It's strange how many times she says "we Muslims" in her book. For someone who is an atheist and claims not to be a "Muslim," such appeals to sisterly solidarity are disingenuous. It's a not-so-clever attempt to lend authenticity to her argument: clearly, if a Muslim criticises her religion, then it must be bad. Muslims are not homogenous - they do not all think, act and believe in the same way. Islam manifests itself through a vast array of experiences. As a British Muslim, for instance, I am as Western as I am anything else. Hirsi Ali has fallen into the trap of identity politics. Being a Muslim is a religious moniker - Muslims are not a tribe or a race. You don't have to be Muslim to criticise Islam or Muslims, but at least be honest about it.
Long before Hirsi Ali arrived in Europe, Muslim women were fighting against ignorance, religious prejudice and cultural misunderstanding. They are still pushing the boundaries, playing an increasingly important public role and advocating real long-term change - slowly but surely. For groups such as London's An Nisa Society, which pioneered programs in sexual health, domestic violence and mental health two decades ago, Islam is a potent, powerful ally. Many Muslim women want to maintain a strong, spiritual connection with their faith - a choice Hirsi Ali seeks to deny them. These brave women sadly do not have the luxury of monetary resources, bodyguards, spin doctors and PR agencies - things that Hirsi Ali takes for granted.
She recently said that her audience consists mainly of Muslims. Nonsense. Her hatred of Islam and her patronising attitude towards Muslim women who disagree with her makes her ideas palatable only to the "white liberals" whose prejudices about Islam and Muslims she reinforces. In fact, anyone who works with Muslim communities, respecting their faith but seeking positive change, is accused of forging a "satanic pact . . . [making] their living by representing Muslim interests, extending aid to them, and cooperating with them in their development."
For Hirsi Ali, the answer is clear: Islam is at fault and needs to be discarded. But her experiences are not mine, or those of the many Muslim women I work with every day. We are, it seems, to believe that the obsession with female virginity is at the heart of every Muslim malaise. Such pseudo-sociological scat wouldn't pass muster in an A-level exam.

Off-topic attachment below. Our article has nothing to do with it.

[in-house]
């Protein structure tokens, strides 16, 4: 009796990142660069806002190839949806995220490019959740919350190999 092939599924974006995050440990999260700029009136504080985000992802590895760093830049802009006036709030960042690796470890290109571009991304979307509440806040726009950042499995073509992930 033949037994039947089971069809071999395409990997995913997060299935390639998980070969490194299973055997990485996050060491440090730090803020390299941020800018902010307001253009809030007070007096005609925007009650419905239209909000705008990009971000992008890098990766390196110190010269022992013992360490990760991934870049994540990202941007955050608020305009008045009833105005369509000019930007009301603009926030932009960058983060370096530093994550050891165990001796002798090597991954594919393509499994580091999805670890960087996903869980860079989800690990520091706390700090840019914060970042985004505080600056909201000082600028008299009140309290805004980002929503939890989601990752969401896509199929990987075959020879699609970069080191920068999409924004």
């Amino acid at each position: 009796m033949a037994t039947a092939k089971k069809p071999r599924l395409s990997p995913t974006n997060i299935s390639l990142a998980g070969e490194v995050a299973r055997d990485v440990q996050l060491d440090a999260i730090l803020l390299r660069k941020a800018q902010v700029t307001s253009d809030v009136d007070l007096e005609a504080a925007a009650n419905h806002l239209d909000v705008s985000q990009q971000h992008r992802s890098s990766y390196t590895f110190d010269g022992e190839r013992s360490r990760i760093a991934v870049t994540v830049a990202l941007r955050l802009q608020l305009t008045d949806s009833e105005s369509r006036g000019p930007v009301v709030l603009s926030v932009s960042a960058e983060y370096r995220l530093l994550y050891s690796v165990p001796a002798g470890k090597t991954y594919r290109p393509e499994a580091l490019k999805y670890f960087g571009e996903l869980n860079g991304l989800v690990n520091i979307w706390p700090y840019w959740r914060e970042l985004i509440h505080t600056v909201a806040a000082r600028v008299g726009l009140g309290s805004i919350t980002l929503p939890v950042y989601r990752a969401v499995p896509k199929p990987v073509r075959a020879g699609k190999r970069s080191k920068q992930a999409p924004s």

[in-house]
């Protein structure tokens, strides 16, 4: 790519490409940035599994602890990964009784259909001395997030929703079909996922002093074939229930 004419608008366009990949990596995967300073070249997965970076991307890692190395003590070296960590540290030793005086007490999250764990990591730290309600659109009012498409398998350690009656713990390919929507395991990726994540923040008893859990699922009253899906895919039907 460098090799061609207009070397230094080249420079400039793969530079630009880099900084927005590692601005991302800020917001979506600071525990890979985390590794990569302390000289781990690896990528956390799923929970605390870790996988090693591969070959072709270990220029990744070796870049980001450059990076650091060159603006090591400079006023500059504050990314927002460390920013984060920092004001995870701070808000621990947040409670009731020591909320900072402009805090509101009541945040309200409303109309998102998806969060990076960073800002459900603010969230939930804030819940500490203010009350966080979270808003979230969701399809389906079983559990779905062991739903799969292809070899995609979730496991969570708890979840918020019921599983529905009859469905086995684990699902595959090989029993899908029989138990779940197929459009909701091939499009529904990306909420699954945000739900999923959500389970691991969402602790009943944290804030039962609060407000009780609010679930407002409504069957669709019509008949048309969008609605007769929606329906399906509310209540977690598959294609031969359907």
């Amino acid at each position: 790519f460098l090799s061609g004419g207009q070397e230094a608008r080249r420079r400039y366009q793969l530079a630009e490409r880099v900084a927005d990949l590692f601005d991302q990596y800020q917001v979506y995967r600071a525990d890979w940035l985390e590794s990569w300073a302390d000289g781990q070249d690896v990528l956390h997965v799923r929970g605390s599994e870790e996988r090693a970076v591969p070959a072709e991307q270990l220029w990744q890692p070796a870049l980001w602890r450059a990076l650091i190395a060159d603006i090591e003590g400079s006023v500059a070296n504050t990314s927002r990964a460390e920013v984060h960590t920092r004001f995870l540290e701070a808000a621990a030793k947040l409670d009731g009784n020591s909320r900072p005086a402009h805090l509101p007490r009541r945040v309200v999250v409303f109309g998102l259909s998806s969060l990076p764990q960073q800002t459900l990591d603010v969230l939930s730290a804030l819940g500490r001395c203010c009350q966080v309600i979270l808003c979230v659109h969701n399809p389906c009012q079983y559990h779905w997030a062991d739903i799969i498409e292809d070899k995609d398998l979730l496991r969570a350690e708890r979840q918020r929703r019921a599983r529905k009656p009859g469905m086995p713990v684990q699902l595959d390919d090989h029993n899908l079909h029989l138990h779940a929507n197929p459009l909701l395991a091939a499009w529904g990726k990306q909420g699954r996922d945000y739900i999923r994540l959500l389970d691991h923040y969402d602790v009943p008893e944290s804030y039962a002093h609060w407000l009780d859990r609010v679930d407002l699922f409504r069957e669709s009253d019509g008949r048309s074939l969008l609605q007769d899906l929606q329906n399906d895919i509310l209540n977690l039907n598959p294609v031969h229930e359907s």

Hirsi Ali also suffers from historical amnesia. She is so caught up in her undergraduate political science training that she can't see beyond Spinoza, Voltaire and Kant. "Reading works," she says, "by Western thinkers is regarded as disrespectful to the Prophet and Allah's message." Who says this? Nor does Hirsi Ali add that the catalyst for the Enlightenment lay in the knowledge-transfer from Muslim civilisation to Europe through Andalusia. The notions of female personhood, independence of wealth and the right to education are as old as Islam itself. The biographies of scholars and saints during the classical age include thousands of female ulama (religious scholars), with many leading universities being established by wealthy women of means.
Prophet Muhammad's first love was a woman 15 years older than himself. Khadija was not only a widow (a non-virgin, I'll have you know), she was a businesswoman who proposed marriage to the young Muhammad, an honest and trusted worker in her business. They lived 27 years together before Khadija died. Fast forward to today, where I am surrounded by loving, functional Muslim families that defy Hirsi Ali's statements. Even Yusuf Qaradawi, the Qatar-based cleric who Hirsi Ali condemns, is married to a sprightly senior al-Jazeera journalist. I met her at a conference in Istanbul last weekend. She defies every stereotype, sitting at the head table with her husband and other major scholars.
Muslims, frankly, pay too much attention to Hirsi Ali. She isn't interested in a genuine engagement with Muslim women. She is content to be an outsider posing as a co-religionist. This may win her favour elsewhere, but not in the communities she seeks to reform.
Incidentally, Hirsi Ali has just had her Gloria Gaynor moment. The Dutch political establishment now wants her forgiveness and has put pressure on the immigration minister to reverse her decision to take away Hirsi Ali's citizenship. But Hirsi Ali has found new chums at the American Enterprise Institute, the neo-con high temple in Washington, DC. The trouble is that it is Hirsi Ali herself who is caged - by her lack of scholarship and her myopic sense of identity and history. These credentials may carry weight with the neo-cons she will now advise. They ought not to with the rest of us.
* This article was originally published in the New Statesman magazine on July 24, 2006 and is republished without editorial changes and with the writer's permission.
** Fareena Alam is the editor of Q-News, the Muslim magazine – www.q-news.com